5 Ways Entrepreneurs Can Take Control of Their Financial Futures in 2022
Opinions expressed by Contractor the contributors are theirs.
Earlier this year, I had the good fortune to visit Soledad O’Brien, former CNN and NBC anchor, business owner and most recently co-host with Jean Chatzky of a new radio show and Edelman Financial Engines podcast titled daily wealth. The show addresses the crossroads of financial decisions and their effects on our lives. It promises conversations on the most important personal finance topics, according to a pre-launch announcement: longevity, retirement security, exponential technologies, digital assets, health and wellness.
After his tenure at CNN and NBC, O’Brien started a production company in Manhattan, Soledad O’Brien Productions (SO’B), to create documentaries.
Here are O’Brien’s five most important tips for entrepreneurs.
1. During a crisis, money and values must remain linked
O’Brien: Someone gave me some helpful tips during Hurricane Katrina. “In an emergency, let your values guide you.” This means that the main thing to worry about is, “What do you believe in?” That’s what we did [when the pandemic struck]. We put our people first and told everyone, “We’re not going to fire anyone. We have no idea what will happen. Most of our offices have been closed for two years. When you pay real estate prices in New York, it’s staggering, but we put our people first, and I feel really good about that. Luckily, at this point, we’ve become busier than ever and are producing a ton of work. We made sure everyone working was safe. We kept them employed and made sure their concerns and anxieties were heard and acknowledged.
Related: The 8 Values Every Business Should Respect
2. The right time to become an entrepreneur is sooner than you think. Get ready now.
O’Brien: I think we sometimes think of entrepreneurship as an old person’s talk. In my case, I started having this discussion when I was 48, but I should have had this conversation many years before. I was 40 when I left CNN with a huge desire to start a production company, but I didn’t really have a plan. I was lucky. I had been well paid. I had amazing people running production companies that helped me in every way. We were profitable right away, but the learning curve was steep. The first year and a half was very difficult. My biggest advice is that if you want to be an entrepreneur, make the plans and start the conversations much earlier. How do you plan to finance it? How do you use the money you earn for the life you want to lead? You should be focusing much more on those big conversations much earlier than we traditionally do.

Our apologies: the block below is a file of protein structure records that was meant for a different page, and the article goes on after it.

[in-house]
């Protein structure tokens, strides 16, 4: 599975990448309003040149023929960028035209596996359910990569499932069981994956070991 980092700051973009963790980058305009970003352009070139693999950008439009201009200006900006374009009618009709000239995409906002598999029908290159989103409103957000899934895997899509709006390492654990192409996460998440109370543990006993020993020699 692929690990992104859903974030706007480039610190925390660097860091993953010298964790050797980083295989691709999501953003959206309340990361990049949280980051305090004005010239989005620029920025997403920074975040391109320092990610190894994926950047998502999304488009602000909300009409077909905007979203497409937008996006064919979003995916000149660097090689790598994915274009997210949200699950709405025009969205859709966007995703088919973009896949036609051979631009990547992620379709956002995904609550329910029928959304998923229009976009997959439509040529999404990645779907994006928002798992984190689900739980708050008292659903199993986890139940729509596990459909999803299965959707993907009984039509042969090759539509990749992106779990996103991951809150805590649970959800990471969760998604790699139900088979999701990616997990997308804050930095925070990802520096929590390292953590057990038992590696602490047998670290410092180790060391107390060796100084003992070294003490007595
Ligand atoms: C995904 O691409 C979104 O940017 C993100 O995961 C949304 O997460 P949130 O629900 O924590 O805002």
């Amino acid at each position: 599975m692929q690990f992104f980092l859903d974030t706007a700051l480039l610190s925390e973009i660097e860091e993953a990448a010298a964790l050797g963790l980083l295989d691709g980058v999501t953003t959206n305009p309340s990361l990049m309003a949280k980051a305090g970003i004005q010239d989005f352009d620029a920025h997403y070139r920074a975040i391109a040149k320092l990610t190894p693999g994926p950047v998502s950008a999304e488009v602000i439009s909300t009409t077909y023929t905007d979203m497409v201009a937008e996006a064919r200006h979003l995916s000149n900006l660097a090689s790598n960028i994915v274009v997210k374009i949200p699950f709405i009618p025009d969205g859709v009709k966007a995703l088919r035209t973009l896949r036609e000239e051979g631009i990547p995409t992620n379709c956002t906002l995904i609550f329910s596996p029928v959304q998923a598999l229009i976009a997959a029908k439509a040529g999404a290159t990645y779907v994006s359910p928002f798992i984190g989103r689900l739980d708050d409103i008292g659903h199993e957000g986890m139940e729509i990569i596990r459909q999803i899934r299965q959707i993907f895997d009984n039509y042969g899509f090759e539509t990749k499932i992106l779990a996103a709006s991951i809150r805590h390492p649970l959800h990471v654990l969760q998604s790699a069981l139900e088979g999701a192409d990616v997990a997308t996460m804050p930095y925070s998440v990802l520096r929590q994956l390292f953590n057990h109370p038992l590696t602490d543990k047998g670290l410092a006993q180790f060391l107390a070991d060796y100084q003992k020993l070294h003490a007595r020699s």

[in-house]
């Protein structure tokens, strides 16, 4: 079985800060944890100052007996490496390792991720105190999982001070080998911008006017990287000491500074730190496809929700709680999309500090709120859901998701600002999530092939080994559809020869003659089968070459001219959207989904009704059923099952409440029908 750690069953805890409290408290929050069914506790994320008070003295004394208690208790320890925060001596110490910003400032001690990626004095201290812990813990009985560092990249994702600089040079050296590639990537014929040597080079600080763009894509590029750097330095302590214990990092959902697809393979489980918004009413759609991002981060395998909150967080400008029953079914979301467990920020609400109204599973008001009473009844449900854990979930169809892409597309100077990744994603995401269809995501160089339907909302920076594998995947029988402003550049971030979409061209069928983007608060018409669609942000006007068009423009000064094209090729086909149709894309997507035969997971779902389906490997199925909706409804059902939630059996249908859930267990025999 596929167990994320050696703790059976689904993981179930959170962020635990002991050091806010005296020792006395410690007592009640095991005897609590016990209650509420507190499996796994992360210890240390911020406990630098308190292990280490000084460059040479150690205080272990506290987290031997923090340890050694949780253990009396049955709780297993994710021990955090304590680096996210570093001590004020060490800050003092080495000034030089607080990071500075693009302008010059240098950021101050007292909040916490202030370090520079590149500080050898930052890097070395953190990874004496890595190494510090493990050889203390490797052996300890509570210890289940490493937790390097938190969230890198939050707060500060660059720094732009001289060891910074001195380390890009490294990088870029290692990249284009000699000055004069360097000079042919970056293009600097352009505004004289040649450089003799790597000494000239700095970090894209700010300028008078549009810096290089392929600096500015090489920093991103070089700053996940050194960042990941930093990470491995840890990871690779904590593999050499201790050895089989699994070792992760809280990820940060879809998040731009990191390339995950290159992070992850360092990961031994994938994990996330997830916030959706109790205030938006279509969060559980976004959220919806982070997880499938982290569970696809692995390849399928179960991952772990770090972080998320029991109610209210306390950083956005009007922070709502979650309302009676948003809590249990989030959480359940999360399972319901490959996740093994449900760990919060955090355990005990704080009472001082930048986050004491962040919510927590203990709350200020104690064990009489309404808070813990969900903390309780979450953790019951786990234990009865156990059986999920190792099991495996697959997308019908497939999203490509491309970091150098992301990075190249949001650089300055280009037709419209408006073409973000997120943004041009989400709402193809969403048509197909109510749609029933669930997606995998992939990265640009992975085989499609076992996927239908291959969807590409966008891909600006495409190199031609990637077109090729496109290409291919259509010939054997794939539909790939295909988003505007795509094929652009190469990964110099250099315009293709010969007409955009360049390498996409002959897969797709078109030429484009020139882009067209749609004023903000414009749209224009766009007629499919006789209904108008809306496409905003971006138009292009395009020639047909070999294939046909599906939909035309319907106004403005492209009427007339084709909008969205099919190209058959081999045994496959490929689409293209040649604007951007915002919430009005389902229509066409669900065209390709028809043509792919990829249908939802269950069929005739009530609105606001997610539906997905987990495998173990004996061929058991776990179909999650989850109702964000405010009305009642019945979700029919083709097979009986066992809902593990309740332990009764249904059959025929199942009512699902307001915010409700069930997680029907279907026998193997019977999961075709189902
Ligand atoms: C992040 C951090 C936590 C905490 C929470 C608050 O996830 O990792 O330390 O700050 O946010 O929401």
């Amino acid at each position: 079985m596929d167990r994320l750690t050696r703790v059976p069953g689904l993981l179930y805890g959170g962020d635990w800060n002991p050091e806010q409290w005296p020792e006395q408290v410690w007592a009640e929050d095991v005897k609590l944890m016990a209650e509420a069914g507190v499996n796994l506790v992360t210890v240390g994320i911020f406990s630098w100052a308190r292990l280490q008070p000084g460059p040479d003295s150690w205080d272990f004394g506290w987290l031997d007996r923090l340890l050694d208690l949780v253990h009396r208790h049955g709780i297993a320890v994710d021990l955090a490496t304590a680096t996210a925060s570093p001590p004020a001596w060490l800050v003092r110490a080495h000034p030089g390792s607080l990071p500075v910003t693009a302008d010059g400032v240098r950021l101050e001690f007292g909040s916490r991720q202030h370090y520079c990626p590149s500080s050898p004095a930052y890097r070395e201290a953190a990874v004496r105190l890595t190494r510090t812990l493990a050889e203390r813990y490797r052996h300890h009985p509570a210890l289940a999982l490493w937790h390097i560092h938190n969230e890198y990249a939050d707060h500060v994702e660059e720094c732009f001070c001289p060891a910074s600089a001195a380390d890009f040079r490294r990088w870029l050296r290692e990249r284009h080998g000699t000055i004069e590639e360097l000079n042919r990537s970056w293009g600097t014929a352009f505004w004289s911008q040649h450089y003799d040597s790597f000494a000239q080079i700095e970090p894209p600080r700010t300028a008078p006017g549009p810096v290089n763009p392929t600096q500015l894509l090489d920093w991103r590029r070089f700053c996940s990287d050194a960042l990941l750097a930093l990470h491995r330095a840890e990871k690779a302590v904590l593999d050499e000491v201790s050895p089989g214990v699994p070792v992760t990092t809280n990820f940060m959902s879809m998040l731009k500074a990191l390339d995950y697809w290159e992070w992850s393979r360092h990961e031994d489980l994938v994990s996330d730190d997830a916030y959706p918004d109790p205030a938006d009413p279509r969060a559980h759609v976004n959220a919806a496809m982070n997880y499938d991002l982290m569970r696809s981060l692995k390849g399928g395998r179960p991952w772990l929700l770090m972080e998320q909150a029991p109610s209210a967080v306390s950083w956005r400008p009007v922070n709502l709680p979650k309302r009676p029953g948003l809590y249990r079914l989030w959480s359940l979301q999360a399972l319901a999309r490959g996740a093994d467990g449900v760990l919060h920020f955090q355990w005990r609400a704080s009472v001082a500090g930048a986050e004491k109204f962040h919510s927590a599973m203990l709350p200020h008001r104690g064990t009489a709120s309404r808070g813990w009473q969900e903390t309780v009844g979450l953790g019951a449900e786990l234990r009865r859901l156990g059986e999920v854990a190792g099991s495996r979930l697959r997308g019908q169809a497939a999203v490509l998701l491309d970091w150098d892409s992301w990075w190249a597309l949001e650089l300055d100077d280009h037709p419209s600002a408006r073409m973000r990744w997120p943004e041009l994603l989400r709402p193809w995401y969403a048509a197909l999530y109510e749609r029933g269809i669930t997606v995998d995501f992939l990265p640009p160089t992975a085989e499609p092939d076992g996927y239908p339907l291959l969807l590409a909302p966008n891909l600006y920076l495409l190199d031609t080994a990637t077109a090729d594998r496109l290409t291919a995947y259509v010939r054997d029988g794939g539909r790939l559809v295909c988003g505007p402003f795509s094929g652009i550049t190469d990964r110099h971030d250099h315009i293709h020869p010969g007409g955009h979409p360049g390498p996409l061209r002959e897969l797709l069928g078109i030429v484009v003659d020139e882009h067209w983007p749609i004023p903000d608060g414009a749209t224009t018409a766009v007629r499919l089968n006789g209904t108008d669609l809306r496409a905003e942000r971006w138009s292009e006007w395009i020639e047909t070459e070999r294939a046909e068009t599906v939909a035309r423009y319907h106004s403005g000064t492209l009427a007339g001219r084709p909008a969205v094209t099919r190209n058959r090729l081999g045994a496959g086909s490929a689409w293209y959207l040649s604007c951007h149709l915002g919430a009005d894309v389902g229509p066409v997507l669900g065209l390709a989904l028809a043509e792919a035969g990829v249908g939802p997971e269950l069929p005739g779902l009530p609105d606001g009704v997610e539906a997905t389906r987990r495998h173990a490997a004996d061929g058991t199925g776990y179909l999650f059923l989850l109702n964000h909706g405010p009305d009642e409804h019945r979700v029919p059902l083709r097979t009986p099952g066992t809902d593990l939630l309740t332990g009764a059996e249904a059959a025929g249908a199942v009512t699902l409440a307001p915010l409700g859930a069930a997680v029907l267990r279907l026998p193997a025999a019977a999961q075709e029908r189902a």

3. You’ll know you’re running your business well when you can say “No”
O’Brien: I think when you’re starting out, you’re so interested in finding business, you say yes to everything, and it can take way too much of your resources and time. One of the great things about being an entrepreneur is that you get to choose who you work with. So enjoy it and really work through the process to figure out “What do I really want to do?” This is a challenge for many start-up companies. Someone told me this, and I found it to be really true: “You’ll know you’re running your business well when you know what to say ‘no’ to.”
Related: You’re Made By The People You Say “No” To
4. Some of the biggest money issues right now are potentially not what you think
O’Brien: I became very interested in educating people on financial planning issues because of the things I saw and learned. For example, my parents died before Covid. They were both foreigners to this country, with six children. They put us all in college, some in medical school and some in law school. They bought a house and saved for their retirement. But I didn’t realize until much too late that they hadn’t really thought or talked about end of life. They ended up in apartments where you couldn’t get a caregiver… I won’t take all the blame because I have five siblings, but they were like “We took care of it”, and they really hadn’t manipulated him.
Early on, it’s time to have very specific and difficult conversations about “What’s the financial plan?” “Where are you going to live, literally, concretely and concretely? “How do you see this unfolding?” I very much regret this because it was difficult and stressful and often very messy – issues such as if you need a nursing assistant for night care, where will that person stay? It’s also about accessing parents’ bank accounts to help them with functions like paying their bills – when people are overwhelmed, they can just stop paying their bills.
Related: 7 Financial Planning Resolutions You’ll Actually Keep
5. The guiding principle on wealth is that it is about much more than money
O’Brien: Wealth is not just money. It’s more than that – it’s about the values, goals and dreams we have for our lives. It’s a visceral connection to financial stability and the financial needs of what people really want to do.
O’Brien’s last point, in particular, leads to a range of additional questions and answers. But right now, she says, it’s time to pull back the curtain and let the conversations begin.